We were joined in the sea by this chap after octopus, that you can see straped to his waist. he gets about £5 per kilo, about 2 octopuses. We did a bit of fishing of our own and caught a tuna each.
Julian and Violin, my companions on the boat tour, and our lunch of the fish we caught.
Anyway these are just a couple of black moments in what has been a most enjoyable and fulfilling Mexican time. I very much look forward to returning there at some point, as I know the surface has only just been scratched. It hasn't been a particular place for meeting new people, but those I have have been delightful, helpful and entertaining.

I spent a couple of relaxed days in the village of Zipolate. I was somewhat taken aback when this guy walked pasted bollock naked. Enquiry informed me that this was a nudist beach. There seemed to be many more guys showing all than lasses, but a friend of the owner's daughter, where I was staying, more than made up for this inequality. I was not tempted by the idea of scaring the horses, nor did I risk a snap of the said friend.
You only have to mention going to Mexico, and in particular in America, to get an incredible amount of advice about the inevitable dangers that one will encounter. None more so than on the risks of the road. I did not find them to be any worse than anywhere else in particular, and in fact the toll roads which I occasionally took were world-class. The other roads may have had a few more potholed than we're used to in the West, but certainly at the speeds Batty and I go along at, we were not caught out. That said they do have the incredibly effective speed reducing trick which is to have huge speed bumps at every junction and particularly in towns and villages. Known as “Topes", they are not always marked and early on a few times Batty gave me one hell of a buck, that had me airborne and hanging on for dear life. One quickly learns respect and copy the practice of the locals who just very slowly creap over them.

Yesterday was a challenging riding day. By the time I had left Quetzaltengo, where I had stayed and was able to return my Carnet (the sort of international vehicle passport needed in many of the countries I've been to, but not the Americans) by courier to the RAC, it had started raining. Not a problem I thought as it was only about 60 miles to San Pedro. Minute by minute we climbed many thousands of feet up the side of what is a huge volcanic crater (I am assured it is benign, unlike the one blowing its top 100 miles away) on steep twisting roads. It was a lot of 1st and 2nd gear work, but the horror was coming down the stunning road into the crater to the lake and San Pedro where the roads were incredibly steep and twisting. I know for a fact that I won't be able to get out of here. Much to the amusement of others, the only way Batty could make it up the final hill into the town was by offloading all my luggage boxes etc (about 50 kg) into a passing rickshaw.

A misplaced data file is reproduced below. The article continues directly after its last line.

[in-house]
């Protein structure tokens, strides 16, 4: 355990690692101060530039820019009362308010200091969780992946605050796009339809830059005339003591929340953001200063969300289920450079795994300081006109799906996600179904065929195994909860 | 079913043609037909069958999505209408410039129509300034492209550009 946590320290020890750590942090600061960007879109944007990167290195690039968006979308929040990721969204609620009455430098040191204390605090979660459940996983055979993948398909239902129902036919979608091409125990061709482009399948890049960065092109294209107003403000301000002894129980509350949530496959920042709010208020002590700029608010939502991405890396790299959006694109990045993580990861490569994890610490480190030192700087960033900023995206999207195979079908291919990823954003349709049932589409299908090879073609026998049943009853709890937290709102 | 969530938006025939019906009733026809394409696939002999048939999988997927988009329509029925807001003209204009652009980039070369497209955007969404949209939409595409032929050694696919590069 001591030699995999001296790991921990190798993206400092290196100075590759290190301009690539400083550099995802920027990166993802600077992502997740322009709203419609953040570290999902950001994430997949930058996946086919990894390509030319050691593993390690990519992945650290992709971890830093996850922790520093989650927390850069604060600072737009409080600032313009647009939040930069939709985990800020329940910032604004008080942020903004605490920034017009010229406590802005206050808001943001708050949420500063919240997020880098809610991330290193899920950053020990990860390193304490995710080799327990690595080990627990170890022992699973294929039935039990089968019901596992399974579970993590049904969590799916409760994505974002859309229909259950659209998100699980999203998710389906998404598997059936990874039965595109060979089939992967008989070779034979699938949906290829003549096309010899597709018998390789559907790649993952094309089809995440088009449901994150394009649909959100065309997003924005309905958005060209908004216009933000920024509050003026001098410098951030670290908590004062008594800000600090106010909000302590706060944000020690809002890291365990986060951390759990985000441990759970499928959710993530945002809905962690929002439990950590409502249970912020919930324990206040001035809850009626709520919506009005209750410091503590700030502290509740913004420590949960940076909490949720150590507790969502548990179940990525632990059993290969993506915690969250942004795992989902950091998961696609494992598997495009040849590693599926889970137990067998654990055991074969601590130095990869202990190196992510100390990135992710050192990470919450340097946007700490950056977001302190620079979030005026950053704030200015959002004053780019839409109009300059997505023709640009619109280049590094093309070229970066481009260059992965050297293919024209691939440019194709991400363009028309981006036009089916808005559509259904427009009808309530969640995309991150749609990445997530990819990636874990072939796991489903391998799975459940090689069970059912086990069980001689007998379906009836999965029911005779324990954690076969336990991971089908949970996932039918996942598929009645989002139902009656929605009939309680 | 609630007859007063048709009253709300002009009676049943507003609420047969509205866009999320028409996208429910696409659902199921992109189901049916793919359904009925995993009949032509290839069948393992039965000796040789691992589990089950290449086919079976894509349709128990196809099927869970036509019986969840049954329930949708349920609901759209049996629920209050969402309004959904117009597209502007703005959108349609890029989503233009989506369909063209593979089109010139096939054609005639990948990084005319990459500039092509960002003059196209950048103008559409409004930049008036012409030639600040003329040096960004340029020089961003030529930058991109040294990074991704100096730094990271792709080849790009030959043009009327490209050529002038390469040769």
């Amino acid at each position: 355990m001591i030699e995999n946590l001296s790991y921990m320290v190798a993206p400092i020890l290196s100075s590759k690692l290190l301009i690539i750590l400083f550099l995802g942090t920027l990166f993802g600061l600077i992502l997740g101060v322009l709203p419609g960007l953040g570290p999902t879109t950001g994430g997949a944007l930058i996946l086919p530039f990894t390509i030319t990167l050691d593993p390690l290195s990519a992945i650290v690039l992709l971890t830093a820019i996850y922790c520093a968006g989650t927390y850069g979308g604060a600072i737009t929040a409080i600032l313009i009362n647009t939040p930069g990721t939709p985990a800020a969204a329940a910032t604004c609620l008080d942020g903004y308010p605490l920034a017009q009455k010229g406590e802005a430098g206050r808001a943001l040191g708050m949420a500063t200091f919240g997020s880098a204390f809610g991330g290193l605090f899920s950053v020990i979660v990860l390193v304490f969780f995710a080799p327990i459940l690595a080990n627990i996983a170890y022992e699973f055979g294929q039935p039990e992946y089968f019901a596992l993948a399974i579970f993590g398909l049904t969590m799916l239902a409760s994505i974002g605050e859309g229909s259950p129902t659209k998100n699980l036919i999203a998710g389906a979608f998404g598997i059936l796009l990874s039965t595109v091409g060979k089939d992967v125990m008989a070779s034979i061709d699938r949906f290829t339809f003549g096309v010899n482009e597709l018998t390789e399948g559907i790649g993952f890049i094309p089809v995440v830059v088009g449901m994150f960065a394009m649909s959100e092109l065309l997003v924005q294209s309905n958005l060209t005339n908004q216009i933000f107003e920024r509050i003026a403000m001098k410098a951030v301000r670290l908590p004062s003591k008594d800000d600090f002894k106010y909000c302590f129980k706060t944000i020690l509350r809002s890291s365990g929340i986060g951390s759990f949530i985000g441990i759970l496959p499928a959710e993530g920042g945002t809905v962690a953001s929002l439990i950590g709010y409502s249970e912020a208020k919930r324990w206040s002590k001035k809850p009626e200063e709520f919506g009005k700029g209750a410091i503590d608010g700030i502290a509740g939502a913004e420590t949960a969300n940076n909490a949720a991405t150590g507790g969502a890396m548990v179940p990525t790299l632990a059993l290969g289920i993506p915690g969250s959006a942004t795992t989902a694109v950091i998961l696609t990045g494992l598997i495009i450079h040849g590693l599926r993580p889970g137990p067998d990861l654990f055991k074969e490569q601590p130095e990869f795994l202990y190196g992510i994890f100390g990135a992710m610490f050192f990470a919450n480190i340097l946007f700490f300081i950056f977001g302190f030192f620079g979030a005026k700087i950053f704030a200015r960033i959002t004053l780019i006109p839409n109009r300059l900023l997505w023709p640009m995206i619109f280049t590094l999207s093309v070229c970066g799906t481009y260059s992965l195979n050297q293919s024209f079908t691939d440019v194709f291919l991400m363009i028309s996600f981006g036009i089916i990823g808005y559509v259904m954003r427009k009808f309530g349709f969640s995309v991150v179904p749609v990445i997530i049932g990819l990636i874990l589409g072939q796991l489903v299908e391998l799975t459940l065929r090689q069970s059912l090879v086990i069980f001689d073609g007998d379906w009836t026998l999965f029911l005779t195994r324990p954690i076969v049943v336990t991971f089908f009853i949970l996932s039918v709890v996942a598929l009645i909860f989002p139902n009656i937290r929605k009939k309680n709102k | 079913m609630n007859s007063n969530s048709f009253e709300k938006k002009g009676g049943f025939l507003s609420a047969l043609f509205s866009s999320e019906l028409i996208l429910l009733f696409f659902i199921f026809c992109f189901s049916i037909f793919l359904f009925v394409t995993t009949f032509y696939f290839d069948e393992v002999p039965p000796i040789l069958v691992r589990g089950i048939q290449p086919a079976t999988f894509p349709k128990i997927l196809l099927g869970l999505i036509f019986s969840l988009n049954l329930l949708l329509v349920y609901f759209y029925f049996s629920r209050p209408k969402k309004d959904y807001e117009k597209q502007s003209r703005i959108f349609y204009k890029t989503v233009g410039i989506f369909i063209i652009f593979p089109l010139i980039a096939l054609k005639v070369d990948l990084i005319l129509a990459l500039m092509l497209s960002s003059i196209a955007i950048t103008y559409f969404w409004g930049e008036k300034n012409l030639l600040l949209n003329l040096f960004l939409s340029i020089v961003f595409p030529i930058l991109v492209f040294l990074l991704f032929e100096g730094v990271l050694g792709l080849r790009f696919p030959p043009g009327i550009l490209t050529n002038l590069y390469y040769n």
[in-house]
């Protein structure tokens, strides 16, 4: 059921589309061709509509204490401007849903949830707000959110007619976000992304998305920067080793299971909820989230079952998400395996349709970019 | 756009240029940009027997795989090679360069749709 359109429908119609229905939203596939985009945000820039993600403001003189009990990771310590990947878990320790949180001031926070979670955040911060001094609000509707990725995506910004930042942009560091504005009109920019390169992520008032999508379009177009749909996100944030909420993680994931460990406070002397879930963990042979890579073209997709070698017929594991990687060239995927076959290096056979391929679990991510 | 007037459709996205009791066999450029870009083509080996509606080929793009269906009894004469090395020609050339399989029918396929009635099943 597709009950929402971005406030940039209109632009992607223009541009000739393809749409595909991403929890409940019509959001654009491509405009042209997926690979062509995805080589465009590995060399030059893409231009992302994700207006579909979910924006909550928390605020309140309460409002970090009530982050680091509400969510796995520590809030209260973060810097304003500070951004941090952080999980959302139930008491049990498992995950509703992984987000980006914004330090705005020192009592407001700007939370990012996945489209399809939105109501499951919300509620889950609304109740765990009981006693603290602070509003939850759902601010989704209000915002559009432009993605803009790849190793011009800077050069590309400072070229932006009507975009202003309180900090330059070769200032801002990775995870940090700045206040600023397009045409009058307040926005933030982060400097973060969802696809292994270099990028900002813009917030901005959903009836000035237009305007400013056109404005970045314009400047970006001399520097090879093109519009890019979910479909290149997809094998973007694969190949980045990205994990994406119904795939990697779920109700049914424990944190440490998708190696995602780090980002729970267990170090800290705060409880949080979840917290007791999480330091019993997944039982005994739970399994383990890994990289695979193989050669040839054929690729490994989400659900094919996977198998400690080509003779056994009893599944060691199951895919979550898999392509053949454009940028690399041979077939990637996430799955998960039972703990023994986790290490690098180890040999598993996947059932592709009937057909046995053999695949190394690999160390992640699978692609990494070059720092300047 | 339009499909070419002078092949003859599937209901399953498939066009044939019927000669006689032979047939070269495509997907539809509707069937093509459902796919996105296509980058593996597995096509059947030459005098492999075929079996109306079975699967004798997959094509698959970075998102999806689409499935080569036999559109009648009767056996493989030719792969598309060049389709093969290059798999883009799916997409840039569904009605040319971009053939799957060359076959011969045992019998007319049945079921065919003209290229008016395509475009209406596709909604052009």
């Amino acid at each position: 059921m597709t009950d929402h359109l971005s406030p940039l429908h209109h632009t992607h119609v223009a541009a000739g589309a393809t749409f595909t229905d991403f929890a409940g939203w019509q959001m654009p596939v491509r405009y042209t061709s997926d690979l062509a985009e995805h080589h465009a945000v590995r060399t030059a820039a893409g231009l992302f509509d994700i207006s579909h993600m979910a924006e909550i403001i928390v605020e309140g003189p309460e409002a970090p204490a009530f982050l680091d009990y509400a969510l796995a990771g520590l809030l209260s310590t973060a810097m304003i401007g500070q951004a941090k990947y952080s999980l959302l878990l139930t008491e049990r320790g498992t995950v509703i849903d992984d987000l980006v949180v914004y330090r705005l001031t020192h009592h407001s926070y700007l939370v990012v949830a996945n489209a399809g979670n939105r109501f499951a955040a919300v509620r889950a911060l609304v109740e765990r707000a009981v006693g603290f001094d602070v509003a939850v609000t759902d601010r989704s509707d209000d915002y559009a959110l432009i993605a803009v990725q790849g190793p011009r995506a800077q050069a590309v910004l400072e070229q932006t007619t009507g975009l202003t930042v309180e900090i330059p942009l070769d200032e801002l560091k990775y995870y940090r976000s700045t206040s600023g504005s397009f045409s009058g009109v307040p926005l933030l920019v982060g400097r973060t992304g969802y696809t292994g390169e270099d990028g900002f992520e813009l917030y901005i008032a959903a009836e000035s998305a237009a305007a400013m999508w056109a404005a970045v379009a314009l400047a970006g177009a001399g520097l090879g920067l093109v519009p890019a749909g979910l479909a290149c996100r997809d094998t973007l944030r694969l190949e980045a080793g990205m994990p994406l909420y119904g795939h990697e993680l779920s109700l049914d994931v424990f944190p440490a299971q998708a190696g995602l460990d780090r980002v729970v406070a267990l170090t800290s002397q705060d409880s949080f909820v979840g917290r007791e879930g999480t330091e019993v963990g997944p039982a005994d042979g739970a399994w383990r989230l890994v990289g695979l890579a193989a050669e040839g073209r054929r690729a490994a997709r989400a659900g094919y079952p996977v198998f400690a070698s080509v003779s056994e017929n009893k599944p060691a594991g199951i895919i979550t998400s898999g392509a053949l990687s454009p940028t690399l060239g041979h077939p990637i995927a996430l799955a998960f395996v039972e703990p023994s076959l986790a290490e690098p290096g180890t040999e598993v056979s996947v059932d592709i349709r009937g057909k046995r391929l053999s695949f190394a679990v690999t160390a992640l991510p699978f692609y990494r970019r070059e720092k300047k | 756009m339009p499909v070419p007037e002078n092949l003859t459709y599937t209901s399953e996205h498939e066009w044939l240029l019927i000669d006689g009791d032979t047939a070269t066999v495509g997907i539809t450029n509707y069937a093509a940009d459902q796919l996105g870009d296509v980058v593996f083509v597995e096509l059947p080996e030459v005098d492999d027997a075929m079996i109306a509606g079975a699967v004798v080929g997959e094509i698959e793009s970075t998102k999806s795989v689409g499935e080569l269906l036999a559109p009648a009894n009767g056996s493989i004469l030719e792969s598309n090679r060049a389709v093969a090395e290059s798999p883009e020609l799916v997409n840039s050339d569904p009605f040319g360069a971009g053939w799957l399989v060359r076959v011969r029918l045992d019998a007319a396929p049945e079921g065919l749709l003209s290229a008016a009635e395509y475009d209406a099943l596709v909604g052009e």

Gloria, my landlady in San Pedro La Laguna, preparing dinner. A happy family that are most welcoming and home for 2 weeks.
Urgent messages to Henry in England for a smaller front sprocket have been dispatched, and I'm hoping by the time it comes to leaving I will be more appropriately geared for the many mountains to come in South America…and to escape the classroom, armed hopefully with a bit more lingo.

A few Months back I was in touch with Andrew Charnley, who was planning a similar trip to mine and on a diesel Royal Enfield. In fact his plans changed and is taking a Scooter. He is writing a good blog and has interviewed me about the trip, the planning, some technicalities and practicalities. Here it is:

Thursday, August 30, 2012

Baja California, Wet feet, Best diving, Loreto, La Paz, Visa run.

At the moment I am waiting in line at the immigration office in La Paz, 800 miles from the US border. I had not got a permit/visa to cross into the main land from Baja, which is not a problem in Northern Baja California, but apparently I have been an illegal alien for the last few days. The perfectly polite official started saying I would have to return to the nearest visa place, which would have been a bit of a 2 day bore, but then said he could give me a 30 day visa here and that would be enough for my plans, so fingers crossed.
Such has been my state of mind since entering Mexico, that the potential slog back up the peninsular to get the visa, presented no great anxiety.

I left you last in San Filipe in 100+ degrees. From there the road south along the coast was very good for the first 70 miles, then it turned to gravel and sand for the last 50. It was also heavily corrugated in places, a very uncomfortable surface. It is tough on the bike and tiring to ride over. I got about half way when I stopped for a break only to notice that there was a crack on the frame that cradled the engine. It was in the same place that it had bust before in India nearly a year ago. It had not completely gone, so I roped it all together and rode at a slower pace, praying it would hold till I hit the tarmac.